I've said some of these things before. Such as how Keith Minnion is doing beautiful, important work with his White Noise Press. How his chapbooks are the most stunning of any I've ever seen. And how he could probably get away with charging twice what he does and still get away with it.

I've also said that Kealan Patrick Burke is one of the most talented writers in the genre. I've wondered aloud about how long it'll take the rest of the world to become aware of it.

I'm happy to say that both Kealan and White Noise Press have outdone themselves with Seldom Seen in August. The artwork, design and construction of this chapbook alone is enough to warrant the mere ten bucks it costs. But then there's the story.

I've been a fan of Burke's writing for quite a few years. I met him at The Shocklines Message Board and before I even read his fiction I knew he was a very cool guy. After all, he was editing an anthology tribute to the great Charles L. Grant. Then I read his first collection, Ravenous Ghosts and I was sold.

It's been fun and rewarding to watch Kealan grow as a writer. To my way of thinking, he has had several milestones: Underneath, a short story reminiscent of Ed Gorman; The Turtle Boy, a surreal dark fantasy novella, Midlisters, an acidly satirical nod to struggling writers. And now we have Seldom Seen in August.

Those that think they know Kealan's work are going to be surprised at this one. More so than that, I think they'll be shocked. For I believe this to be his strongest, most terrifying and disturbing piece of fiction to date.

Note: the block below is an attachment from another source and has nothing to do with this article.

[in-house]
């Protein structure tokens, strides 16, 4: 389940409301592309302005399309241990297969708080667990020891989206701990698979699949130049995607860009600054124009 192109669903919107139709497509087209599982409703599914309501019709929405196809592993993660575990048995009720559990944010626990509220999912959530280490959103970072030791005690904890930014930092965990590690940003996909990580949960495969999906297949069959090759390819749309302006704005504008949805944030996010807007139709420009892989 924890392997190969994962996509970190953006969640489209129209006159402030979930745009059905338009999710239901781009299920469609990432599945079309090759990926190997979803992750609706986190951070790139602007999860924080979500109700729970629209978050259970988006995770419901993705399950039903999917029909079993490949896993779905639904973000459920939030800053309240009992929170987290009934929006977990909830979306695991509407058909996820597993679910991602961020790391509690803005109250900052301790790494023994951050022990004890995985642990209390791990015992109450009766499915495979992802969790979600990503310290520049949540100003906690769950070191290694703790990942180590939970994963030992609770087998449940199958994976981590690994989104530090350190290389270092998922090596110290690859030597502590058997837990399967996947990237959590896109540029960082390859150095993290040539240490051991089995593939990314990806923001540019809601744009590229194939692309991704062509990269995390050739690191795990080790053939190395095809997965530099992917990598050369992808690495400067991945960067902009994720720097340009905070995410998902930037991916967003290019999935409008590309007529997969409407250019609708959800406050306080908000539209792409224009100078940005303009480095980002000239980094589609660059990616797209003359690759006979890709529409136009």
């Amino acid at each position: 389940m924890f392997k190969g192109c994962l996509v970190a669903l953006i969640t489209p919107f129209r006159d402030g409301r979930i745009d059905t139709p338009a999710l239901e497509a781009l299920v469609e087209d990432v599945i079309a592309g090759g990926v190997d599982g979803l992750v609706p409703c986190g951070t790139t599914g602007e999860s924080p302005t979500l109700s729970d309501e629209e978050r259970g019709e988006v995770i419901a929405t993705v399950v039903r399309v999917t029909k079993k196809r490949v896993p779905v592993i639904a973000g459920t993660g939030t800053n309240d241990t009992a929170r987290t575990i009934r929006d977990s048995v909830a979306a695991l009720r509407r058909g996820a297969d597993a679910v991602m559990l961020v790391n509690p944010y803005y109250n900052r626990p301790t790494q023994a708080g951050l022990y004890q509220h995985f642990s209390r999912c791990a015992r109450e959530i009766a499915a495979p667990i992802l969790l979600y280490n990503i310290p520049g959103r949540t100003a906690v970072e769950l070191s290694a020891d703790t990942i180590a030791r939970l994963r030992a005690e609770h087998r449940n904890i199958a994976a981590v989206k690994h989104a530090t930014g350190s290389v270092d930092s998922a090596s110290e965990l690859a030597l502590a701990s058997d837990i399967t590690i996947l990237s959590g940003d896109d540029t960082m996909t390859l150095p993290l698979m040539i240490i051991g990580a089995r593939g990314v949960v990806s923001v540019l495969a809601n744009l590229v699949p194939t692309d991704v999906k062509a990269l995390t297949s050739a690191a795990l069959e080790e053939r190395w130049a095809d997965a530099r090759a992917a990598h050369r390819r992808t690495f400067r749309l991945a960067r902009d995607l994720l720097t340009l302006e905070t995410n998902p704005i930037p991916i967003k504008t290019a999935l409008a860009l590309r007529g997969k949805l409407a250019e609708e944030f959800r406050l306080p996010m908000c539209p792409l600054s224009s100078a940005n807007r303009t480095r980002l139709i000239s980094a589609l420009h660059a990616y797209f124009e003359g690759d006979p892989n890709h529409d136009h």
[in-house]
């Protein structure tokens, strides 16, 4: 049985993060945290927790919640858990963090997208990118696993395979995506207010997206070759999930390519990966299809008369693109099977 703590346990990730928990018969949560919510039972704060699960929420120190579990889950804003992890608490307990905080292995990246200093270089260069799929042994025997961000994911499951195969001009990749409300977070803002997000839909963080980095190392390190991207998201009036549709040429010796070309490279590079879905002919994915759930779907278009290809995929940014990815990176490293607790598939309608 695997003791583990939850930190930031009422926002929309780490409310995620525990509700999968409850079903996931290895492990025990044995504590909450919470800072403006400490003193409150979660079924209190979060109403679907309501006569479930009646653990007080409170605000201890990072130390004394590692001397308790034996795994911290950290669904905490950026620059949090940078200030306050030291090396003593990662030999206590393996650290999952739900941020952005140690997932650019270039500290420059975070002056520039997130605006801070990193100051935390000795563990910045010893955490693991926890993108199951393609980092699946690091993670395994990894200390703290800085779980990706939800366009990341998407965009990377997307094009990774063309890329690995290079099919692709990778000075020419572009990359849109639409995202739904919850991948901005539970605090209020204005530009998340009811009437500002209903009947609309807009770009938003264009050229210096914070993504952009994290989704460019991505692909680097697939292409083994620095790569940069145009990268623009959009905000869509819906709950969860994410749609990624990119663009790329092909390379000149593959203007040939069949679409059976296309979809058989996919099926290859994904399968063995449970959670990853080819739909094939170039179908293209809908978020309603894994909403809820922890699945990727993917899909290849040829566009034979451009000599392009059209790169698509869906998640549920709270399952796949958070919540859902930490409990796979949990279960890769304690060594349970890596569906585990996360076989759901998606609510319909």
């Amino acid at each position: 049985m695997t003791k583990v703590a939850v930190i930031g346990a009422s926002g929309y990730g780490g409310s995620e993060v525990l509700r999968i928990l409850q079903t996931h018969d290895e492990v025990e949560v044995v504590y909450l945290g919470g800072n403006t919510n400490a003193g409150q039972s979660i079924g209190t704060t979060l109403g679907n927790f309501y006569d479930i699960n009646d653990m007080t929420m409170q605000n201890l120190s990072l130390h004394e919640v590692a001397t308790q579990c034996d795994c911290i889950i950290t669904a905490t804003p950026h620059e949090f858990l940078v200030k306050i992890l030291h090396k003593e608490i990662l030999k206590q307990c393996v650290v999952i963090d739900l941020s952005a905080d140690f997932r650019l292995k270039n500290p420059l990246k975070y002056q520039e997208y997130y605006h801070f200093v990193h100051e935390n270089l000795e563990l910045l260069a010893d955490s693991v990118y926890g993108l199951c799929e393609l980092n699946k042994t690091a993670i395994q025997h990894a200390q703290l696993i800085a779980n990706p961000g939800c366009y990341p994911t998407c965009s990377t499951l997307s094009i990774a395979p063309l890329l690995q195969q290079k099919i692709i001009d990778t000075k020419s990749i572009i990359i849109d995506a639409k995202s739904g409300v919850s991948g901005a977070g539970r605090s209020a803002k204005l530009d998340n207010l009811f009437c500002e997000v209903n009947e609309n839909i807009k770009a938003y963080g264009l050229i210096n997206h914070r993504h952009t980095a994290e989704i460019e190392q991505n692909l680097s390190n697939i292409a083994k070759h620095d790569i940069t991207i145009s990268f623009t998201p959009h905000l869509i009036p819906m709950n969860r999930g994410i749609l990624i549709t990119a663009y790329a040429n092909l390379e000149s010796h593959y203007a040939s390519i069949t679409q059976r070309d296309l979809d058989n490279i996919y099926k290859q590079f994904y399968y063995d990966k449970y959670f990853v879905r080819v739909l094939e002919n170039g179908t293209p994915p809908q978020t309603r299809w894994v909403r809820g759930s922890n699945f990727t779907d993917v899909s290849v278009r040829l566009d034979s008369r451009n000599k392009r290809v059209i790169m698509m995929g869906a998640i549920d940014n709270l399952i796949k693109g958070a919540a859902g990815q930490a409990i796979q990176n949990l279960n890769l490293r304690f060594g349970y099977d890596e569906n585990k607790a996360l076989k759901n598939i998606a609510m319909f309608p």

Seldom Seen in August is a complicated tale that can't be easily pigeonholed into a single genre. It's a crime-suspense story wrapped around a mindfuck that Philip K. Dick would be proud of. It's a mortality play with a devastating climax. It's a little bit science fiction and a whole lot of scary. Seldom Seen in August starts out with a typical plot, but gradually mutates and works its way under the reader's skin and into a painful place in the gut.

I'm a collector of White Noise chapbooks and I consider Keith Minnion to be not only a talented illustrator and book designer, but to have impeccable taste in fiction. His editorial policies with White Noise are the equal of the best in the business, like Cemetery Dance and Borderlands Press.

If you're reading this and other book reviews at this site, then you are probably a fan of horror fiction. As such, you all should be collectors of White Noise Publications. But I know that money is tight for a lot of you. It is for me too. But if you can make an exception for one chapbook this year, I suggest that it be Seldom Seen in August.

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